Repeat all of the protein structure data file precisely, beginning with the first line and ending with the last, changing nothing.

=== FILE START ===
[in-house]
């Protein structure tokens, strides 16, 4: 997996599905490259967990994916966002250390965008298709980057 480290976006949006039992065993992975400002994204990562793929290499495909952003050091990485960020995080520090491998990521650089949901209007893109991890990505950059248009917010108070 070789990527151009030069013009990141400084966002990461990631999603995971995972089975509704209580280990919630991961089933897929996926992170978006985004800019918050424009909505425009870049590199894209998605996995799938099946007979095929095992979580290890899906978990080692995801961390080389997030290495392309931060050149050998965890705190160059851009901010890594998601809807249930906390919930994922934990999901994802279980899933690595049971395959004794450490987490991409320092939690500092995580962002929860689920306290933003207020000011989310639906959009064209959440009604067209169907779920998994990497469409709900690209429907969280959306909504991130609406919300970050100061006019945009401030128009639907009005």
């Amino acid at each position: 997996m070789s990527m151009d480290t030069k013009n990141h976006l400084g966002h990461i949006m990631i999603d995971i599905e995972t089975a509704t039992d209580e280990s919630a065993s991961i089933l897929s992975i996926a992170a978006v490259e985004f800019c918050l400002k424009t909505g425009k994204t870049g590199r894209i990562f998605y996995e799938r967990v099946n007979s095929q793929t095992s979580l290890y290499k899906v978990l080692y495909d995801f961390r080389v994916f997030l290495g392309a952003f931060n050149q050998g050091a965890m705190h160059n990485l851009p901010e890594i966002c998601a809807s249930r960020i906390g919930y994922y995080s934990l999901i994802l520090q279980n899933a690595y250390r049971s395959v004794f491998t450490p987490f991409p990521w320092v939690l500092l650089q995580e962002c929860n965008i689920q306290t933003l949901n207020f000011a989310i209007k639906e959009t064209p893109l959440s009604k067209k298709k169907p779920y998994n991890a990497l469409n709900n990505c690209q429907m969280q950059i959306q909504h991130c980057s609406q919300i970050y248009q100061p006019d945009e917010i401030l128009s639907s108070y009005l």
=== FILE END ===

[in-house]
């Protein structure tokens, strides 16, 4: 997996599905490259967990994916966002250390965008298709980057 480290976006949006039992065993992975400002994204990562793929290499495909952003050091990485960020995080520090491998990521650089949901209007893109991890990505950059248009917010108070 070789990527151009030069013009990141400084966002990461990631999603995971995972089975509704209580280990919630991961089933897929996926992170978006985004800019918050424009909505425009870049590199894209998605996995799938099946007979095929095992979580290890899906978990080692995801961390080389997030290495392309931060050149050998965890705190160059851009901010890594998601809807249930906390919930994922934990999901994802279980899933690595049971395959004794450490987490991409320092939690500092995580962002929860689920306290933003207020000011989310639906959009064209959440009604067209169907779920998994990497469409709900690209429907969280959306909504991130609406919300970050100061006019945009401030128009639907009005």
């Amino acid at each position: 997996m070789s990527m151009d480290t030069k013009n990141h976006l400084g966002h990461i949006m990631i999603d995971i599905e995972t089975a509704t039992d209580e280990s919630a065993s991961i089933l897929s992975i996926a992170a978006v490259e985004f800019c918050l400002k424009t909505g425009k994204t870049g590199r894209i990562f998605y996995e799938r967990v099946n007979s095929q793929t095992s979580l290890y290499k899906v978990l080692y495909d995801f961390r080389v994916f997030l290495g392309a952003f931060n050149q050998g050091a965890m705190h160059n990485l851009p901010e890594i966002c998601a809807s249930r960020i906390g919930y994922y995080s934990l999901i994802l520090q279980n899933a690595y250390r049971s395959v004794f491998t450490p987490f991409p990521w320092v939690l500092l650089q995580e962002c929860n965008i689920q306290t933003l949901n207020f000011a989310i209007k639906e959009t064209p893109l959440s009604k067209k298709k169907p779920y998994n991890a990497l469409n709900n990505c690209q429907m969280q950059i959306q909504h991130c980057s609406q919300i970050y248009q100061p006019d945009e917010i401030l128009s639907s108070y009005l």